SAGE Journal Articles

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Article 1: Hauser, M., & Correll, C. U. (2013). The significance of at-risk or prodromal symptoms for Bipolar 1 Disorder in children and adolescents. The Canadian Journal of Psychiatry, 58, 22–31. doi:10.1177/070674371305800106

Learning Objective: 14.1 Differentiate among Bipolar I, Bipolar II, and Cyclothymic Disorder and show how children might manifest these disorders differently than adults.

Describe some of the most common genetic, biological, and social-familial causes of bipolar disorders in children and adolescents.

Summary: Although bipolar disorder may have its onset in childhood, more often it begins in early adulthood. However, there is increasing evidence that there may be prodromal signs in adolescents, suggesting the need for improved screening of at-risk youth.

Questions to Consider:

  1. What signs may indicate that a person is developing bipolar disorder? What risk factors increase the likelihood of bipolar disorder?
  2. Why has it been difficult to identify a prodrome for bipolar disorder?
  3. Why is work in this area important for prevention?

Article 2: Yung, A. R., Nelson, B., Baker, K., Buckby, J. A., Baksheev, G., & Cosgrave, E. M. (2009). Psychotic-like experiences in a community sample of adolescents: Implications for the continuum model of psychosis and prediction of schizophrenia. Australian and New Zealand Journal of Psychiatry, 43, 118–128. doi:10.1080/00048670802607188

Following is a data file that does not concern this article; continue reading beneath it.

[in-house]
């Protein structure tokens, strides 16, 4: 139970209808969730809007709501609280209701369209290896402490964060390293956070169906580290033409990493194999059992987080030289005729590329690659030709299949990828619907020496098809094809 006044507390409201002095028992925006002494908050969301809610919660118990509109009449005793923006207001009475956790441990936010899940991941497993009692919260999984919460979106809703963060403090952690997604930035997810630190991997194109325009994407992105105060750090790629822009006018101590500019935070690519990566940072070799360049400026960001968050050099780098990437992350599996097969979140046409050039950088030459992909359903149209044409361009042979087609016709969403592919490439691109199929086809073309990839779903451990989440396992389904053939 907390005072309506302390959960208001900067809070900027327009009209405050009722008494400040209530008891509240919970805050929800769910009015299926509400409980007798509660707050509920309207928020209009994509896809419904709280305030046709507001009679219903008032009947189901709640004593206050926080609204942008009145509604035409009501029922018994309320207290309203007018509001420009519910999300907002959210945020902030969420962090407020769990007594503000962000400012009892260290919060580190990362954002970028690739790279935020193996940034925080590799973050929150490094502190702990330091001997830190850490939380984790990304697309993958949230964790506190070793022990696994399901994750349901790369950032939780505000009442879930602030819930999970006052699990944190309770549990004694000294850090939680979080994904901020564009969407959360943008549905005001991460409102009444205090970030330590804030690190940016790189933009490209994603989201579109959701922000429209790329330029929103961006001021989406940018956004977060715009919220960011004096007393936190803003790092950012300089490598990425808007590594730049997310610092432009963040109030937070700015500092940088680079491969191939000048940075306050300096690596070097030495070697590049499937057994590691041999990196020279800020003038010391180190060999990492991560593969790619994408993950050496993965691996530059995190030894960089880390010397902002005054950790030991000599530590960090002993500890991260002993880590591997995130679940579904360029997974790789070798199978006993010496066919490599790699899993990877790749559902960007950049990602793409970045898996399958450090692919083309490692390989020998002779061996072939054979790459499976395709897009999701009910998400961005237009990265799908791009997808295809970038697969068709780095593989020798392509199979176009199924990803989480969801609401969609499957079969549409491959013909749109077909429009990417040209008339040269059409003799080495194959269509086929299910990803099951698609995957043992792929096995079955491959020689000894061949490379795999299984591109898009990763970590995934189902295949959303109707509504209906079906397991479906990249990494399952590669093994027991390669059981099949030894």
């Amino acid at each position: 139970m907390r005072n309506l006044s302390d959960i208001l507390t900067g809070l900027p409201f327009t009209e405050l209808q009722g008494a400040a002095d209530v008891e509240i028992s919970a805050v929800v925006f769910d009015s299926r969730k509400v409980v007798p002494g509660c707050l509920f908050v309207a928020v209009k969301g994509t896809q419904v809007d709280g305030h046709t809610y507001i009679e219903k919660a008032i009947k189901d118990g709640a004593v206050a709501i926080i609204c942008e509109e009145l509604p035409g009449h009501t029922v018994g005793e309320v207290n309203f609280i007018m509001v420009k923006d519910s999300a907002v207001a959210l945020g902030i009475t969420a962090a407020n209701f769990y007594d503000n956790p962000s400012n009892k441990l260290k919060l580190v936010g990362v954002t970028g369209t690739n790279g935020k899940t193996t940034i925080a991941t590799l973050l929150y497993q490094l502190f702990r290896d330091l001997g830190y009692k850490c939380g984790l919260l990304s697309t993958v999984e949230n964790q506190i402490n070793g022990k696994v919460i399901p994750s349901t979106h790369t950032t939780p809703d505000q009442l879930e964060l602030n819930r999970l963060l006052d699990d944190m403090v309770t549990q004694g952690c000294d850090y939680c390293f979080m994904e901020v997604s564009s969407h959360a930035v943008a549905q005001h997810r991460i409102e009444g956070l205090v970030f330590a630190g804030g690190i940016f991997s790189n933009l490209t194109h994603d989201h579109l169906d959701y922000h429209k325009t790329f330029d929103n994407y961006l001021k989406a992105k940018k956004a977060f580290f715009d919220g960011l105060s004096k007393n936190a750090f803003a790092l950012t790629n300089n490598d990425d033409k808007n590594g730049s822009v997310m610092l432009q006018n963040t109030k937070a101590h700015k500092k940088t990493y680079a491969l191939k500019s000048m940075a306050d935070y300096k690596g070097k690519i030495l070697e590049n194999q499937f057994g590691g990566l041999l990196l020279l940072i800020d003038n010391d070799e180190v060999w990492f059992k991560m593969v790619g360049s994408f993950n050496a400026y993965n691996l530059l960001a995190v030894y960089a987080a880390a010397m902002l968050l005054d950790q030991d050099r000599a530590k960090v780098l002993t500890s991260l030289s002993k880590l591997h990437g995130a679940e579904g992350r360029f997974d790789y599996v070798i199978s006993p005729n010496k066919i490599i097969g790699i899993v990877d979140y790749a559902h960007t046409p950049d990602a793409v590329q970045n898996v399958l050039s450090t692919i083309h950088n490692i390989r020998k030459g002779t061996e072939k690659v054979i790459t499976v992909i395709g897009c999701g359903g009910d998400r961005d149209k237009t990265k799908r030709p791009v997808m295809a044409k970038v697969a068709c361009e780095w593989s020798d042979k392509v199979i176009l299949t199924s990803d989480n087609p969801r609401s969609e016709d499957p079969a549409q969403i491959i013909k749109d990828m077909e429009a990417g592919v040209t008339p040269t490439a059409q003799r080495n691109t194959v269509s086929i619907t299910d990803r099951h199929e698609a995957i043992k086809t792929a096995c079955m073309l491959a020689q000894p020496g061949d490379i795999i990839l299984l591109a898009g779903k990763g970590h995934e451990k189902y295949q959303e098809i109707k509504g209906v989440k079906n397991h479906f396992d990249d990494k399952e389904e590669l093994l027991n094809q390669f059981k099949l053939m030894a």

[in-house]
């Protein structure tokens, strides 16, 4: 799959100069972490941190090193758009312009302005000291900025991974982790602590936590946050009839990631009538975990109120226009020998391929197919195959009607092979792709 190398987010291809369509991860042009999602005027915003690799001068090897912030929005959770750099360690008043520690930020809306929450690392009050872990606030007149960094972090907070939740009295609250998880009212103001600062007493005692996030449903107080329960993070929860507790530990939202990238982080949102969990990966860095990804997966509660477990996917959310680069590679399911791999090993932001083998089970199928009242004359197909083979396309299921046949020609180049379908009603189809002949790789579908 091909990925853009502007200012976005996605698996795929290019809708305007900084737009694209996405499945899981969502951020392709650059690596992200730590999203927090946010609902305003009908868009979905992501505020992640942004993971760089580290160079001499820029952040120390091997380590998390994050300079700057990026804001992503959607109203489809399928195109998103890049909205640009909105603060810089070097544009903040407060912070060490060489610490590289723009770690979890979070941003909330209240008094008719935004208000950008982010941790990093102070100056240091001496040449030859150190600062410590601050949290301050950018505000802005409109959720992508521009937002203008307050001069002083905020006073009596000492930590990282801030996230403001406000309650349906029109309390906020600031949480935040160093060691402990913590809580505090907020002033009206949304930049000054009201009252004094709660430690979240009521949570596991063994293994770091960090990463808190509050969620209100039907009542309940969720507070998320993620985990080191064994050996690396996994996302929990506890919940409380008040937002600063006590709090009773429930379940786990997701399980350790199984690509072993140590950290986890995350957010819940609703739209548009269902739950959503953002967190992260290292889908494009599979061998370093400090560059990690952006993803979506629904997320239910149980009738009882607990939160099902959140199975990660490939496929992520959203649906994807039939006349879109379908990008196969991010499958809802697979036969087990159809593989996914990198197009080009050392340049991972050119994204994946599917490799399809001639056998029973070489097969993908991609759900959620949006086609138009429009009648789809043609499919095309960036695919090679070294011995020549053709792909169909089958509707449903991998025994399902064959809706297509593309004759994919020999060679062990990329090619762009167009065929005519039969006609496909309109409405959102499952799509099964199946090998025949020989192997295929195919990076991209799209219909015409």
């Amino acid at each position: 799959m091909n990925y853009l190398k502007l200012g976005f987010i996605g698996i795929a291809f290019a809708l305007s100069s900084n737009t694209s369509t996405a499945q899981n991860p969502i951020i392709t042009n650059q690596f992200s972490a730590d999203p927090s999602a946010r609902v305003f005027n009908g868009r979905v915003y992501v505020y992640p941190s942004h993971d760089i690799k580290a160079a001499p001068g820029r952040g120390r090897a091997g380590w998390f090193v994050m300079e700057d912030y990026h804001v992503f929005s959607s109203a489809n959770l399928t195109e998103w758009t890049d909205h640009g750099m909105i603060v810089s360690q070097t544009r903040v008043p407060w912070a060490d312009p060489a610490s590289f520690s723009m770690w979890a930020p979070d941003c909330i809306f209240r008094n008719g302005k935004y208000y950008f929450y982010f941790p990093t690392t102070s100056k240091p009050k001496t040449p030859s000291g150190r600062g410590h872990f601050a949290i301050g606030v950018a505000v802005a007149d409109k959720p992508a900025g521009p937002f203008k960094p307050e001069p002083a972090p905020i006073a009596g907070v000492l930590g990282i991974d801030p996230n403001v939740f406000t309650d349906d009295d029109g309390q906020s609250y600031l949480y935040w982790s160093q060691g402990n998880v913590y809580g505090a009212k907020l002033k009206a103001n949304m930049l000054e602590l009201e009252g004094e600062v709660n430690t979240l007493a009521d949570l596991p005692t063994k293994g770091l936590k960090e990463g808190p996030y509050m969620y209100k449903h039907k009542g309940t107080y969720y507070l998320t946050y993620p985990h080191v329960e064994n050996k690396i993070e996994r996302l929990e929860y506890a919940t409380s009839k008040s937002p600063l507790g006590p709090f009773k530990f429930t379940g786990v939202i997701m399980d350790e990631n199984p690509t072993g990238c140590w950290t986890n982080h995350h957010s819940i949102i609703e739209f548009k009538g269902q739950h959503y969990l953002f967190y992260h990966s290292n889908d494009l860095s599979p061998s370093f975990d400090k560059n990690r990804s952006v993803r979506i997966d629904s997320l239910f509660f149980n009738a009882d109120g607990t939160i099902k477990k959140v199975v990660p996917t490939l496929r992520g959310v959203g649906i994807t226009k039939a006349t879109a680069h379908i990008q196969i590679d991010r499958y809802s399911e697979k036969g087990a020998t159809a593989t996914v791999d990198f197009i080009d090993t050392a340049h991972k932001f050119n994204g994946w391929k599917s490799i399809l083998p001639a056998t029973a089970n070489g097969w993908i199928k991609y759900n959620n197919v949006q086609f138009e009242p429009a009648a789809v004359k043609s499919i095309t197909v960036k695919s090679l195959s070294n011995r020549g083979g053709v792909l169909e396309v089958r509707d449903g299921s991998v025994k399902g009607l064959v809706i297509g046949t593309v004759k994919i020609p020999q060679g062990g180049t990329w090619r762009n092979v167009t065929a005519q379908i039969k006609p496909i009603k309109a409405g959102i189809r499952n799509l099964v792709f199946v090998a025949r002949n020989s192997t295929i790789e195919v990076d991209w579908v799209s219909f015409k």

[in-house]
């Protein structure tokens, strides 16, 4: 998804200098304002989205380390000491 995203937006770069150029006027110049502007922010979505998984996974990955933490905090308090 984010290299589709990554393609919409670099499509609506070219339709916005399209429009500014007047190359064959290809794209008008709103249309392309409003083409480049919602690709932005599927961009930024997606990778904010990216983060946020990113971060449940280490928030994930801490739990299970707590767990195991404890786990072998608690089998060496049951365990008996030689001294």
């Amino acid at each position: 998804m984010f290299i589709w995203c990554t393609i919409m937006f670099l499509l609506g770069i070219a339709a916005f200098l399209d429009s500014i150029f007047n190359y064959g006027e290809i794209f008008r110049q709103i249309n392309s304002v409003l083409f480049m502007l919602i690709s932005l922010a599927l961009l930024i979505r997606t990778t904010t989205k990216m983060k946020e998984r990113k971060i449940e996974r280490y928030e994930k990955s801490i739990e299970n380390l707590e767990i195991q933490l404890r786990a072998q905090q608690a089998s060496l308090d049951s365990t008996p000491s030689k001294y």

Learning Objective: 14.2 Describe the key features of Schizophrenia and show how children might display the signs and symptoms of this disorder differently than adults. Outline the neurodevelopmental model for Schizophrenia in children and adolescents

Summary: Psychotic experiences are generally viewed as something rare and out of the mainstream. This study examines psychotic-like experiences in a sample of 875 high school students. Results suggest that infrequent psychotic-like experiences are not uncommon and may not be associated with increased risk for psychotic disorder, although frequent experiences may be associated with a greater risk.

Questions to Consider:

  1. What is the dimensional model of psychosis?
  2. What were the different types of psychotic-like experiences that were identified? Which of these were most predictive of future problems?
  3. Why do you think that magical thinking showed different results? What would be a good follow up study to investigate this?